One of the most prominent rights cases in the run-up to the 2008 Beijing Olympics was that of Yang Chunlin (杨春林), the 52-year-old farmer from Heilongjiang Province behind a petition campaign employing the slogan, “We Want Human Rights, Not the Olympics!” Thousands of farmers aggrieved over loss of farmland to development signed the petition before Yang was detained in July 2007.
Earlier this year, a court in the city of Jiamusi handed Yang a five-year sentence for “inciting subversion.” Many observers suspected that Yang was given this relatively heavy punishment for daring to question the importance of the Olympics. However, according to information confirmed to Dui Hua Executive Director John Kamm by a Chinese official, the Jiamusi Intermediate People’s Court actually ruled against the prosecution, finding that while the “anti-Olympics” petition had a detrimental social impact, it did not meet the threshold of a criminal offense. It was the content of 45 other articles written by Yang, the court ruled, that constituted the crime of “inciting subversion.”
After the close of the Olympics, the Heilongjiang Higher People’s Court reportedly rejected Yang’s appeal. He is scheduled to be released from prison on July 6, 2012.
Illnesses Reported for Tibetan Prisoner
In an update provided to Dui Hua Executive Director John Kamm during his recent trip to Beijing, the Chinese government has confirmed that long-serving Tibetan prisoner Lobsang Tenzin (洛桑旦增) has developed diabetes and is suffering from gallstones.
In January 1989, the Lhasa Intermediate People’s Court sentenced Lobsang Tenzin, now aged 42, to a suspended death sentence in connection with the death of a paramilitary police officer during pro-independence demonstrations in March 1988. Nearly two months after his sentence was commuted to life imprisonment on February 1, 1991, Lobsang Tenzin and another Tibetan political prisoner, Tenpa Wangdrak (旦巴旺扎), were reportedly subjected to serious punishment after unsuccessfully trying to hand over a letter describing torture and mistreatment of prisoners to US Ambassador James Lilley during his visit to Drapchi Prison. Lobsang Tenzin was transferred to the Tibet Autonomous Region Number Two Prison soon thereafter, where he remained until being transferred to Qushui [Chushur] Prison in 2005.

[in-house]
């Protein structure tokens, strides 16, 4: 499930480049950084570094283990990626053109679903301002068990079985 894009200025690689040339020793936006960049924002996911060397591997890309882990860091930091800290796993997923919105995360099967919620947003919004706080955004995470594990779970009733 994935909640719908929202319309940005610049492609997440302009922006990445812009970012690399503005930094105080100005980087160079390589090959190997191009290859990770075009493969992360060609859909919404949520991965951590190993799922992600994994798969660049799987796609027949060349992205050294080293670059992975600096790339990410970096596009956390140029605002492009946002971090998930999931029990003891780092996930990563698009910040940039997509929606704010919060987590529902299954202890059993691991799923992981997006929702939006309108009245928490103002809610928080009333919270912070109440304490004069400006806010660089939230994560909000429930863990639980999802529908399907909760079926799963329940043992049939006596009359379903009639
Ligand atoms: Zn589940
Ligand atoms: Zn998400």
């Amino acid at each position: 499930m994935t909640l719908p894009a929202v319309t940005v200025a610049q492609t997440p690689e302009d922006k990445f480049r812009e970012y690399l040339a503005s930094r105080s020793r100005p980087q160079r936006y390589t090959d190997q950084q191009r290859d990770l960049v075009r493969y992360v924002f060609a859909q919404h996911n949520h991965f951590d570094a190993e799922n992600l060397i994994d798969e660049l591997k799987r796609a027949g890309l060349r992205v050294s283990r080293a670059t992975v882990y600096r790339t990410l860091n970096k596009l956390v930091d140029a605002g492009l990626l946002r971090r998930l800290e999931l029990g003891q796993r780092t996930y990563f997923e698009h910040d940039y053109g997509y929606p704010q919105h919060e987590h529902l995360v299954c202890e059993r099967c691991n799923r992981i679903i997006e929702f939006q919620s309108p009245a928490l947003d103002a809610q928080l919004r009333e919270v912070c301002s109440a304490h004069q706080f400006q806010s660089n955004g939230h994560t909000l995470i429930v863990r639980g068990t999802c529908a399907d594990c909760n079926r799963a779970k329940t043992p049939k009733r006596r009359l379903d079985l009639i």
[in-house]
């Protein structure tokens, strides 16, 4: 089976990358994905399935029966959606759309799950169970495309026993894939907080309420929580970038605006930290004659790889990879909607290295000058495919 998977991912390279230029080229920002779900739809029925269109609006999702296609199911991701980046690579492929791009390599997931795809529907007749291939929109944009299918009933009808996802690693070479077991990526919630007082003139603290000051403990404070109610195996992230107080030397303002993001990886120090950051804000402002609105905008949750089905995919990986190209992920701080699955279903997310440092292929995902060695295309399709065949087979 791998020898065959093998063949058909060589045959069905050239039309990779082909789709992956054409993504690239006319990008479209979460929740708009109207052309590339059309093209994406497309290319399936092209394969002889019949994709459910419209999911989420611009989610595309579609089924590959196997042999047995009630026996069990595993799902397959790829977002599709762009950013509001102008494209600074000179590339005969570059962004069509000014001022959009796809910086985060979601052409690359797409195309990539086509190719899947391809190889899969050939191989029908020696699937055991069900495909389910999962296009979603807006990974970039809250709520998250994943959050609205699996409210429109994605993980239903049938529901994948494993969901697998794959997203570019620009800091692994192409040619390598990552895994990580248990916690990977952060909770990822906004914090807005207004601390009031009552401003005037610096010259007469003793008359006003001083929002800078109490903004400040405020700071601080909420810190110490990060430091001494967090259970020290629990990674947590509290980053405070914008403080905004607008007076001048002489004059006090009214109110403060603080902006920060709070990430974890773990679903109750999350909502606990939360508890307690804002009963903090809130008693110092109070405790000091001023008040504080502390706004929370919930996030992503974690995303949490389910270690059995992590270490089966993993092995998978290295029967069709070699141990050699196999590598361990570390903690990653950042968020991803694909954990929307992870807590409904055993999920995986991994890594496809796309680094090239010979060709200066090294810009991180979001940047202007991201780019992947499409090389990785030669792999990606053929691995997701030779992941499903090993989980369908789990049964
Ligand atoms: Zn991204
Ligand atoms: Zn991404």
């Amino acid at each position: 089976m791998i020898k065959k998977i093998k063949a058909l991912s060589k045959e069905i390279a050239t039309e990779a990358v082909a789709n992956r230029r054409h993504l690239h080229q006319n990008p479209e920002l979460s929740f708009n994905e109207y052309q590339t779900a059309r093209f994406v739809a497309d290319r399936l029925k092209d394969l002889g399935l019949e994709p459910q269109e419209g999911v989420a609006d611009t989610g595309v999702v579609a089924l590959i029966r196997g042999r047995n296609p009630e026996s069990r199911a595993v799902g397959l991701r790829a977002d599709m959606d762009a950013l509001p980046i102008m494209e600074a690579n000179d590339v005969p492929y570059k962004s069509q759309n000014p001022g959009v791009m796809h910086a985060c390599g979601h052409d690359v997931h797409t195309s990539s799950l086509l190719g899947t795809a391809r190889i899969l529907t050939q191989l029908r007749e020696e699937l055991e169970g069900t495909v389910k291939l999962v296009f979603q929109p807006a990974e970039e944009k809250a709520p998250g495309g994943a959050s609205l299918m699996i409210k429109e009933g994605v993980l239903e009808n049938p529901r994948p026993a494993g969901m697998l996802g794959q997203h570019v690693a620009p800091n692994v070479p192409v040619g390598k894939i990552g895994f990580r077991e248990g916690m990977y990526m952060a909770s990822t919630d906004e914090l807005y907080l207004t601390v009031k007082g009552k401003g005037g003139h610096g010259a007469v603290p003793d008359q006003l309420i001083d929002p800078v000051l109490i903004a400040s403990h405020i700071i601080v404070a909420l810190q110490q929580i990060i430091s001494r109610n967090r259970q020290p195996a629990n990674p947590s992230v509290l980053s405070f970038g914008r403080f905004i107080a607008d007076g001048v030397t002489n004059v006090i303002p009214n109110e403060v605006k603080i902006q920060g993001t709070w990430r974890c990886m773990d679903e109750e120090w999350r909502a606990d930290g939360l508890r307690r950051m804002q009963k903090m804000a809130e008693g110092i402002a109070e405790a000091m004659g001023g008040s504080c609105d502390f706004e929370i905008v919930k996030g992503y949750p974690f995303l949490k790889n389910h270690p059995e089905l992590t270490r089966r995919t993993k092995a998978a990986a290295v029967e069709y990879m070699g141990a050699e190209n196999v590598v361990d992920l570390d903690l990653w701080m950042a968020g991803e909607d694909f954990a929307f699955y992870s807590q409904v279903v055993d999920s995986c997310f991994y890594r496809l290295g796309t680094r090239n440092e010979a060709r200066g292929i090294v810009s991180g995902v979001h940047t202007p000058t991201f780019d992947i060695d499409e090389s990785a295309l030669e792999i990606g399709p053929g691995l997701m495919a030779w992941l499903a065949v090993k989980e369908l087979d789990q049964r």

According to the response, Lobsang Tenzin has developed gallstones and diabetes, but both conditions have been treated and he is now in good health. That no information about his medical condition was provided in previous official responses as late as 2007 suggests that these are relatively new ailments that may have been brought on or exacerbated by the conditions of his lengthy incarceration. Dui Hua is particularly concerned about Lobsang Tenzin’s ability to receive proper medical treatment for diabetes, a progressive disease for which there is no cure, and will continue to request updates and urge that he be released from prison.
Sentence Reduction for State Security Prisoner
Dui Hua has learned from multiple sources that Huang Jinqiu (黄金秋), accused of using the Internet to criticize the government and organize an opposition party, was granted a 22-month sentence reduction in July 2007 as recognition for good behavior. With this reduction, Huang is due for release from Jiangsu’s Pukou Prison on November 13, 2015.
Huang was taken into custody by Nanjing police in September 2003 after making a very public return to China after three years spent in Malaysia studying journalism. While abroad, Huang produced regular commentaries on politics and culture for overseas websites. Among the more than 300 essays he published under the pseudonym Qingshuijun were several trenchant criticisms of Chinese leaders and government policies. Before returning to China in 2003, Huang announced his intent to gather support for an opposition group called the China Patriotic and Democratic Party.
This is the first sentence reduction for Huang, now aged 34, and follows several years of repeated inquiries to the Chinese government on his behalf by Dui Hua and other dialogue partners.